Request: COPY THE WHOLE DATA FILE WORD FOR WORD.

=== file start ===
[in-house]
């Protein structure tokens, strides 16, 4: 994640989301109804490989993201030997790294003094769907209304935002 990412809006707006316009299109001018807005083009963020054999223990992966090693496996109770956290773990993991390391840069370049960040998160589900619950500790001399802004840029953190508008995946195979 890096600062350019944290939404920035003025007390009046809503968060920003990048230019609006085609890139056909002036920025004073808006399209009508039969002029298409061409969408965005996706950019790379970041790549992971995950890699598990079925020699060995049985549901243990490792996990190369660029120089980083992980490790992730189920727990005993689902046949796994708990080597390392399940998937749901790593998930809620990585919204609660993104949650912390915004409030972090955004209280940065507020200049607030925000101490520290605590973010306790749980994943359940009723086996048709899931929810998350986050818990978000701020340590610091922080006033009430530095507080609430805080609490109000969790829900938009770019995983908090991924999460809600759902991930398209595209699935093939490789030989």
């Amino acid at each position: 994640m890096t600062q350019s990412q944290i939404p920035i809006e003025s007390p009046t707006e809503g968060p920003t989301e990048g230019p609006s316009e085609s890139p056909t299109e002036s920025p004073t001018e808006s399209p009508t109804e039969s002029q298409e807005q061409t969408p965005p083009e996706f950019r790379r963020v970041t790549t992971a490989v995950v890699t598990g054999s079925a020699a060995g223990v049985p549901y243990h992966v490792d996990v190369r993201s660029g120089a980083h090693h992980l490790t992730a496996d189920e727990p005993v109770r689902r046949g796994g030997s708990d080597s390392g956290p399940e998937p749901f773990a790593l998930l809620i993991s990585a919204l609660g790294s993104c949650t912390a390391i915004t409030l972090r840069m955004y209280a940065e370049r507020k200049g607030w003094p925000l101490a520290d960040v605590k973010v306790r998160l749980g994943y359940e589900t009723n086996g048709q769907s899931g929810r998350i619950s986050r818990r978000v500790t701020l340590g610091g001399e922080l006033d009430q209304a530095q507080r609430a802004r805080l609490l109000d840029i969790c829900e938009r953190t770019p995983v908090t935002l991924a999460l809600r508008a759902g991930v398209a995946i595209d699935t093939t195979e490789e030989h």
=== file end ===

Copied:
[in-house]
């Protein structure tokens, strides 16, 4: 994640989301109804490989993201030997790294003094769907209304935002 990412809006707006316009299109001018807005083009963020054999223990992966090693496996109770956290773990993991390391840069370049960040998160589900619950500790001399802004840029953190508008995946195979 890096600062350019944290939404920035003025007390009046809503968060920003990048230019609006085609890139056909002036920025004073808006399209009508039969002029298409061409969408965005996706950019790379970041790549992971995950890699598990079925020699060995049985549901243990490792996990190369660029120089980083992980490790992730189920727990005993689902046949796994708990080597390392399940998937749901790593998930809620990585919204609660993104949650912390915004409030972090955004209280940065507020200049607030925000101490520290605590973010306790749980994943359940009723086996048709899931929810998350986050818990978000701020340590610091922080006033009430530095507080609430805080609490109000969790829900938009770019995983908090991924999460809600759902991930398209595209699935093939490789030989």
């Amino acid at each position: 994640m890096t600062q350019s990412q944290i939404p920035i809006e003025s007390p009046t707006e809503g968060p920003t989301e990048g230019p609006s316009e085609s890139p056909t299109e002036s920025p004073t001018e808006s399209p009508t109804e039969s002029q298409e807005q061409t969408p965005p083009e996706f950019r790379r963020v970041t790549t992971a490989v995950v890699t598990g054999s079925a020699a060995g223990v049985p549901y243990h992966v490792d996990v190369r993201s660029g120089a980083h090693h992980l490790t992730a496996d189920e727990p005993v109770r689902r046949g796994g030997s708990d080597s390392g956290p399940e998937p749901f773990a790593l998930l809620i993991s990585a919204l609660g790294s993104c949650t912390a390391i915004t409030l972090r840069m955004y209280a940065e370049r507020k200049g607030w003094p925000l101490a520290d960040v605590k973010v306790r998160l749980g994943y359940e589900t009723n086996g048709q769907s899931g929810r998350i619950s986050r818990r978000v500790t701020l340590g610091g001399e922080l006033d009430q209304a530095q507080r609430a802004r805080l609490l109000d840029i969790c829900e938009r953190t770019p995983v908090t935002l991924a999460l809600r508008a759902g991930v398209a995946i595209d699935t093939t195979e490789e030989h």